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Now doctors may soon have a new technique to help them sort the good sperm cells from the less viable ones: a tracking system, developed by a team of researchers from four European institutions, that takes 3-D movies of living sperm. In addition to showing the sperm’s movement and behavior in real time, the novel method simultaneously provides detailed 3-D imaging of the sperm’s form and structure to detect potential infertility-causing anomalies, such as the “bent tail” that prevents the cells from swimming straight.
The researchers say this is the first technique for collecting data on sperm cell motility—a key predictor of IVF success—in three dimensions and over time. They describe their method in a paper published today in The Optical Society’s (OSA) open-access journal Biomedical Optics Express.
Currently, sperm concentration and mobility in semen are assessed either by subjective visual evaluation or a process known as computer-assisted sperm analysis (CASA). While the latter provides more detail and fewer errors than the former, CASA still only allows tracking and imaging in two dimensions. In their new technique, the team of researchers from Italy and Belgium combined microscopy and holography—the creation of 3-D images—to visualize live sperm in not only two dimensions (the x and y positions) but according to their depth (z position) as well.
And, “by acquiring a video of the moving sperm in 3-D, we add a fourth dimension – time,” said lead author Giuseppe Di Caprio of the Institute for Microelectronics and Microsystems of the National Research Council (NRC) in Naples, Italy, and Harvard University in Cambridge, Mass.
Monday, January 13th, 2014
Country music star Joe Nichols and his wife Heather are expecting their third child, PEOPLE.com is reporting:
There’s another baby on the way for the country crooner and his wife Heather, his rep confirms to PEOPLE. In addition to the couple’s 20-month-old daughterDylan River, Nichols is also dad to Ashelyn, 15.
“Joe, Heather and Dylan are very excited to be welcoming a new baby by summer,” his rep tells PEOPLE.
Nichols, 37, announced the news Thursday on Twitter.
“Aaaaaaand we’re pregnant again! Another baby Nichols on the way in 2014!” he wrote.
This is especially happy news as the couple, who have been married since 2007, has been open about their difficulty carrying a baby to term. Heather suffers from an auto-immune condition which led to five miscarriages before fertility treatments and a number of specialists helped her to successfully deliver Dylan.
Image: Joe Nichols, via DFree / Shutterstock.com
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Thursday, December 5th, 2013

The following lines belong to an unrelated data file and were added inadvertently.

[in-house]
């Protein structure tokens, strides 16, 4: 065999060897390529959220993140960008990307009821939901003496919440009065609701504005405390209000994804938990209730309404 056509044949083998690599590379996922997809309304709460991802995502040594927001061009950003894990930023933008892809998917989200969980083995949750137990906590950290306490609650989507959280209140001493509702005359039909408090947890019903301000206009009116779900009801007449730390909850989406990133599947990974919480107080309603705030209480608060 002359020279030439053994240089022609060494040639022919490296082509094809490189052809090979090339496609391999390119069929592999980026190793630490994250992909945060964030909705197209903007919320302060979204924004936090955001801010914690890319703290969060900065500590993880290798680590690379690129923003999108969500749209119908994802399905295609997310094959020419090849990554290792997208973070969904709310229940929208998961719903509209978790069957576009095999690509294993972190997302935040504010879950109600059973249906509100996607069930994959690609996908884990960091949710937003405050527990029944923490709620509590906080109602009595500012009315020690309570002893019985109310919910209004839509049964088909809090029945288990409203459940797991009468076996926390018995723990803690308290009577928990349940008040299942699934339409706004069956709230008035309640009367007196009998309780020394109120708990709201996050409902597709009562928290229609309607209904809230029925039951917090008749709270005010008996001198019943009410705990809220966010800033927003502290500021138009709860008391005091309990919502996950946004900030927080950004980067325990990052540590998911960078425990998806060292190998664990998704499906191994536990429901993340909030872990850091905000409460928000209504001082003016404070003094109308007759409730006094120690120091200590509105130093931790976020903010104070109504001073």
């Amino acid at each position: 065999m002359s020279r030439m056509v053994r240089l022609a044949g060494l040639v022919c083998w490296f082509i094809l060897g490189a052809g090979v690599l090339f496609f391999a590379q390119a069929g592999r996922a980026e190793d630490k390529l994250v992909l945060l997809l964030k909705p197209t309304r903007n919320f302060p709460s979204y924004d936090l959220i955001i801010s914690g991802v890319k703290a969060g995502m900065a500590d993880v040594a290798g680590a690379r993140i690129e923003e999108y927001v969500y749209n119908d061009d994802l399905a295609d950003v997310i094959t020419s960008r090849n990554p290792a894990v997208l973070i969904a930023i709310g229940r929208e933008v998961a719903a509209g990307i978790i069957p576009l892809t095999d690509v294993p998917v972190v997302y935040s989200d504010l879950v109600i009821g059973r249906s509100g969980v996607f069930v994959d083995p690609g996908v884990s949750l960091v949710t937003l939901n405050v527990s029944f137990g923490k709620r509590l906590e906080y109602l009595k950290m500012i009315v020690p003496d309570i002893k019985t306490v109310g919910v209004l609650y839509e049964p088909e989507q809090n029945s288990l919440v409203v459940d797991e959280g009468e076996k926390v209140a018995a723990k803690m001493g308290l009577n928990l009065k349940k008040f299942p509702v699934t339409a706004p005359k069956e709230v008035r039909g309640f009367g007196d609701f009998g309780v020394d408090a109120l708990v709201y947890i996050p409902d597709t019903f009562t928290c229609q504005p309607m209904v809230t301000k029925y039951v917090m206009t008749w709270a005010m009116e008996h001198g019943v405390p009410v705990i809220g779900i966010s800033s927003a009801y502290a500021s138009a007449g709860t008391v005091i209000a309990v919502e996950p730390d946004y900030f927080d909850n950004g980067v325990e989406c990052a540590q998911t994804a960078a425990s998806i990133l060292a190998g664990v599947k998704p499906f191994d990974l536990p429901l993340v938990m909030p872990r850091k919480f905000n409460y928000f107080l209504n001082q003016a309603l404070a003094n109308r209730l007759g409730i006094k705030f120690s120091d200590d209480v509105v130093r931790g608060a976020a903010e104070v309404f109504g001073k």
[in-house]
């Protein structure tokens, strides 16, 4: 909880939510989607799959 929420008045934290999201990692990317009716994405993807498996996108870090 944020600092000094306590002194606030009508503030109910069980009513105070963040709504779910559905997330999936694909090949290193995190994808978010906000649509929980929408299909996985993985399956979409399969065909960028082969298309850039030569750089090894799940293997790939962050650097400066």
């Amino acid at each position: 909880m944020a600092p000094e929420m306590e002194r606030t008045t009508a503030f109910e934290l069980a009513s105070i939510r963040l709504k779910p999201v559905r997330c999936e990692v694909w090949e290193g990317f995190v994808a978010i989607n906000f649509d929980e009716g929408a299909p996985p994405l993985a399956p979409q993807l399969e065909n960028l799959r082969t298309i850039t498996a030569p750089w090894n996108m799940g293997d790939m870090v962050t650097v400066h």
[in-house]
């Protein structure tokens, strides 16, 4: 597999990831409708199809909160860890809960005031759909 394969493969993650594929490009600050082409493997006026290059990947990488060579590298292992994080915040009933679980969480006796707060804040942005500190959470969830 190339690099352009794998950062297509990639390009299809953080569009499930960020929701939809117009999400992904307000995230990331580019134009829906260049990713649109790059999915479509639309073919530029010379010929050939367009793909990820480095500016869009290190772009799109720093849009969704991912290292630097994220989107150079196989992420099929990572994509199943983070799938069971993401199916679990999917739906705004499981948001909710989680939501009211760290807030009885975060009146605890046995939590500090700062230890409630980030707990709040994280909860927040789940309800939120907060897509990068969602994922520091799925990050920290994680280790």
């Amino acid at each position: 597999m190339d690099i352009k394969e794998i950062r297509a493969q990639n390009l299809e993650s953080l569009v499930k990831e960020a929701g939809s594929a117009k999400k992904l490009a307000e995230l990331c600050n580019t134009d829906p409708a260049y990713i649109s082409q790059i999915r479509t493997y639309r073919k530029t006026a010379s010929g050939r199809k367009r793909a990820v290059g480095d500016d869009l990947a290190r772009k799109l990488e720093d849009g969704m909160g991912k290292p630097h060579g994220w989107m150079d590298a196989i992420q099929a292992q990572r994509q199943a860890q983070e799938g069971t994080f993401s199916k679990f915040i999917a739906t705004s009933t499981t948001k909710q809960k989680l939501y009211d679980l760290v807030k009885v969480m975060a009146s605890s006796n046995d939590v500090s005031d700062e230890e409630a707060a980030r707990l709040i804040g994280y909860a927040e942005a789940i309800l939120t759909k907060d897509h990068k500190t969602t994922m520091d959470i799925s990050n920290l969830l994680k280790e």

A rise in the number of multiples–triplets or even more–born in the U.S. is being attributed in a new study to a number of fertility treatments. Though many believe multiple births to be a result of multiple embryos being transferred during in vitro fertilization (IVF) procedures, the study, published in the New England Journal of Medicine, attributes the phenomenon more to drugs given to women to encourage them to produce more eggs. The Associated Press has more:
Multiple births raise medical risks and hospital bills for moms and babies. Guidelines urging the use of fewer embryos were strengthened following the 2009 “Octomom” case, in which a California woman had octuplets after her doctor transferred 12 embryos made from an IVF treatment.
But most cases of infertility are treated not with IVF but simpler measures such as drugs to make the ovaries produce eggs. The first step often is a pill, Clomid, to spur hormones that aid conception. If that doesn’t work, more powerful drugs can be given in shots, but those bring a much higher risk of multiple eggs being released.
Doctors are supposed to use ultrasound and blood tests to monitor how many eggs are being produced and advise couples against trying to conceive that month if there are too many, to minimize the risk of multiple births. But that monitoring often isn’t done, or done well, and couples eager for a baby may disregard the advice.
“It’s very easy to demonize this dumb doctor who didn’t do the right thing. That may not always be the case,” said Dr. Nanette Santoro, obstetrics chief at the University of Colorado in Denver. “Frustrated people who don’t get pregnant after a couple cycles will think more is better. It’s the American way.”
The new study examined trends over several decades and finds that the rate of triplet and higher-order births peaked in 1998 and has been declining since then.
From 1998 to 2011, the estimated proportion of twin births due to IVF increased from 10 percent to 17 percent, while the proportion of triplets-and-more declined.
During the same period, the estimated proportion of triplet and bigger multiple births from non-IVF treatments such as fertility drugs increased from 36 percent to 45 percent.
Image: Infant sleepers on clothesline, via Shutterstock